I'm curious what happens when a Silicon Carbide shelf touches an element which pops out of one side and touches a different element which pops out on the other side. It's essential to know what the potential down-side is - even though it doesn't seem likely.
So both elements when powered up are supplied with voltage from the same source and are operating to the same ground. Let's assume here something like 208 VAC. So the hot side first element has a voltage of 208 V above nominal ground. If the second element is powered also, it is also sitting at 208 V above ground. Since both elements are at the same potential above common ground, no current will flow. So nothing will happen (other than possible physical damage to the elements at the points of contact).
But let's say that the first element is powered up at the time, and the second element is on an "off" duty cycle (as in a zone control type kiln might be). Element 1 is at 208 V. Element 2 is at 0 V..... but.. and this is where the "but" come in... it dependes on how the contactors for the specific kiln break the circuit. If they completly break both poles of the supply circuit, then there is no path to ground again even though the is no potential on element 2. It is "floating". What then happens is that if there is a path to ground from that second element ... then current will flow. BUT the amount will be determined by the total resistive and reactive resistance of BOTH the elelments from the source on element 1, plus the shelf, plus the element 2 to to bount of w hatever ground is "made".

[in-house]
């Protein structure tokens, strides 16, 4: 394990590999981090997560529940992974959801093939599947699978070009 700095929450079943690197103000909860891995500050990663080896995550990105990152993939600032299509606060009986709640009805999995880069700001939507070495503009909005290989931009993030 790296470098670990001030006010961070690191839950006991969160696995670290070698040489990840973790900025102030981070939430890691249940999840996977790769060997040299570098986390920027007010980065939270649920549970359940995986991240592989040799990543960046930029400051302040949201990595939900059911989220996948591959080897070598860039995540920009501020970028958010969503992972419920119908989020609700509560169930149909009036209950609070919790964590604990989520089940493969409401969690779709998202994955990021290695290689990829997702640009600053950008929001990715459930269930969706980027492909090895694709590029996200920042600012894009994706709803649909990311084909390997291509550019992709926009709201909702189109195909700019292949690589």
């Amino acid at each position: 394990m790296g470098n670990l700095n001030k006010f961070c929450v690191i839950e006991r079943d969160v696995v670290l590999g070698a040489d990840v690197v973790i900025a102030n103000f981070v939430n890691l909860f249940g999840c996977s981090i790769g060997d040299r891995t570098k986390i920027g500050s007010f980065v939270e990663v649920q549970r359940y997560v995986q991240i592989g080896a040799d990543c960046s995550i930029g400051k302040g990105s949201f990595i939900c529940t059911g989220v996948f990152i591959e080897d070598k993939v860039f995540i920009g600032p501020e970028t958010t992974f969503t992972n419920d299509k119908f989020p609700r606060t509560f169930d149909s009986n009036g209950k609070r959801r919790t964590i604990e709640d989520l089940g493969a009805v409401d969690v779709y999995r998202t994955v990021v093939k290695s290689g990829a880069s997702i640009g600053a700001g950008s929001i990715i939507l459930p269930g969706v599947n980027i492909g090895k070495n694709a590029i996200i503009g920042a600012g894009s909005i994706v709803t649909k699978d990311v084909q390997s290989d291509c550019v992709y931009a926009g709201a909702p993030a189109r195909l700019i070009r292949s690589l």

I don't have resistance numbers for the Advancer material. I bet it is high. Most glo-bar type kilns use 440V to power them.
Worst case is likely that the kiln's breaker should blow if the current gets too high.
I think in almost all, if not all, cases, lacking a human being getting their body in the way to run current to ground, it is not going to cause any issues. Plus you'd have to work at having a proper sized shelf set in such a way that even elements "popping" out of the grooves would contact two separate elements at the same time. If it was cocked to one side..... then it'd be further from the other. If it was the correct size shelf to start with, there'd be good clearance from the banks of elements....... the kiln would have to be in really bad repair to have that situation develop then....which would be "operator error" to let it get to that level of disrepair.
BTW.... I would have thought the local breaker on your kiln should have blown, not the main somewhere else.
Professor of Ceramics; New Hampshire Insitute of Art
Guest Professor, Wuxi Institute of Arts and Science, Yixing, China
Former President and Past President; Potters Council